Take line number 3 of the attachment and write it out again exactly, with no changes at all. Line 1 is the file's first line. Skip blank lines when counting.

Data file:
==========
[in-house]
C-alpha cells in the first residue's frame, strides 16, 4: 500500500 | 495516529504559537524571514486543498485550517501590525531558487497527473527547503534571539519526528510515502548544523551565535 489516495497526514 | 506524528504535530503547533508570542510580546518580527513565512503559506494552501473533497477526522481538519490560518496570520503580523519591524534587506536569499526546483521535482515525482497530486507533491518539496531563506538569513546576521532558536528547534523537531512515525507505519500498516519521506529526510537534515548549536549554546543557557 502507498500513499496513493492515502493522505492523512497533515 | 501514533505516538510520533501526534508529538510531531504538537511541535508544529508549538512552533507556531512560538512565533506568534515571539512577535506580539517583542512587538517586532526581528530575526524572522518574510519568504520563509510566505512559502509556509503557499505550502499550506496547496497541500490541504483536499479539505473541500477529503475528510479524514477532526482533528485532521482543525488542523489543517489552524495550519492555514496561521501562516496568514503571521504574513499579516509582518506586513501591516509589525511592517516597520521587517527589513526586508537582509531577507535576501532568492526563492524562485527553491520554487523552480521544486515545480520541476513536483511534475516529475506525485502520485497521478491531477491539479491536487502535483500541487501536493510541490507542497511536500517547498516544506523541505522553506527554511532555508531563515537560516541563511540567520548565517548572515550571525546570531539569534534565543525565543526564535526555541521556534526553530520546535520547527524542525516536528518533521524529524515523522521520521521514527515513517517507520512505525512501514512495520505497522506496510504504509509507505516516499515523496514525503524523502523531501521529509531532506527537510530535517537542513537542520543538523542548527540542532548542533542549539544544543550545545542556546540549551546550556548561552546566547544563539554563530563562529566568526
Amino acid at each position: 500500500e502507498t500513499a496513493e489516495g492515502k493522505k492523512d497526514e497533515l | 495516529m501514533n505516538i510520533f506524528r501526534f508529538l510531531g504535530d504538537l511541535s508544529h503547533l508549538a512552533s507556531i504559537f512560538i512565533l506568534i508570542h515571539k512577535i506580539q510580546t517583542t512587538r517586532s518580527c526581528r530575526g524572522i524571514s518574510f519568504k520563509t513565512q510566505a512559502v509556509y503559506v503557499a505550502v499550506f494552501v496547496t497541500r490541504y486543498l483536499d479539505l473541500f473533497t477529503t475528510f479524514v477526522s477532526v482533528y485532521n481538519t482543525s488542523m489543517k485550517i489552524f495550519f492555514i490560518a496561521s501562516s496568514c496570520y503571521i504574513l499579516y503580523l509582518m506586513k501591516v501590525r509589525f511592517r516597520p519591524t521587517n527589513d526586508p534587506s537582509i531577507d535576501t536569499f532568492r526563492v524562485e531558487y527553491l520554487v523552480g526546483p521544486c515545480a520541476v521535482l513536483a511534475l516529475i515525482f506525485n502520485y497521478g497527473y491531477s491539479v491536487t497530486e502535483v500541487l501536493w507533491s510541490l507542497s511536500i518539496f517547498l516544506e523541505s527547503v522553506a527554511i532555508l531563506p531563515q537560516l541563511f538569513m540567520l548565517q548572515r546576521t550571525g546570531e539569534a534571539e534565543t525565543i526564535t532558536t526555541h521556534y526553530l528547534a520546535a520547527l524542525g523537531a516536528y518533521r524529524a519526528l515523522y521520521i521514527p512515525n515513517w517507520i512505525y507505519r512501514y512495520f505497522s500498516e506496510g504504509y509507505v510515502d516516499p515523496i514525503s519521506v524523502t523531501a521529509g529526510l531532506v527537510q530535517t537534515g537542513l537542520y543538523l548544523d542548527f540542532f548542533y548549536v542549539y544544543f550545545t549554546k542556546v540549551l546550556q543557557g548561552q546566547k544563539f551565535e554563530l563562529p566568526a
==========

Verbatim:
Amino acid at each position: 500500500e502507498t500513499a496513493e489516495g492515502k493522505k492523512d497526514e497533515l | 495516529m501514533n505516538i510520533f506524528r501526534f508529538l510531531g504535530d504538537l511541535s508544529h503547533l508549538a512552533s507556531i504559537f512560538i512565533l506568534i508570542h515571539k512577535i506580539q510580546t517583542t512587538r517586532s518580527c526581528r530575526g524572522i524571514s518574510f519568504k520563509t513565512q510566505a512559502v509556509y503559506v503557499a505550502v499550506f494552501v496547496t497541500r490541504y486543498l483536499d479539505l473541500f473533497t477529503t475528510f479524514v477526522s477532526v482533528y485532521n481538519t482543525s488542523m489543517k485550517i489552524f495550519f492555514i490560518a496561521s501562516s496568514c496570520y503571521i504574513l499579516y503580523l509582518m506586513k501591516v501590525r509589525f511592517r516597520p519591524t521587517n527589513d526586508p534587506s537582509i531577507d535576501t536569499f532568492r526563492v524562485e531558487y527553491l520554487v523552480g526546483p521544486c515545480a520541476v521535482l513536483a511534475l516529475i515525482f506525485n502520485y497521478g497527473y491531477s491539479v491536487t497530486e502535483v500541487l501536493w507533491s510541490l507542497s511536500i518539496f517547498l516544506e523541505s527547503v522553506a527554511i532555508l531563506p531563515q537560516l541563511f538569513m540567520l548565517q548572515r546576521t550571525g546570531e539569534a534571539e534565543t525565543i526564535t532558536t526555541h521556534y526553530l528547534a520546535a520547527l524542525g523537531a516536528y518533521r524529524a519526528l515523522y521520521i521514527p512515525n515513517w517507520i512505525y507505519r512501514y512495520f505497522s500498516e506496510g504504509y509507505v510515502d516516499p515523496i514525503s519521506v524523502t523531501a521529509g529526510l531532506v527537510q530535517t537534515g537542513l537542520y543538523l548544523d542548527f540542532f548542533y548549536v542549539y544544543f550545545t549554546k542556546v540549551l546550556q543557557g548561552q546566547k544563539f551565535e554563530l563562529p566568526a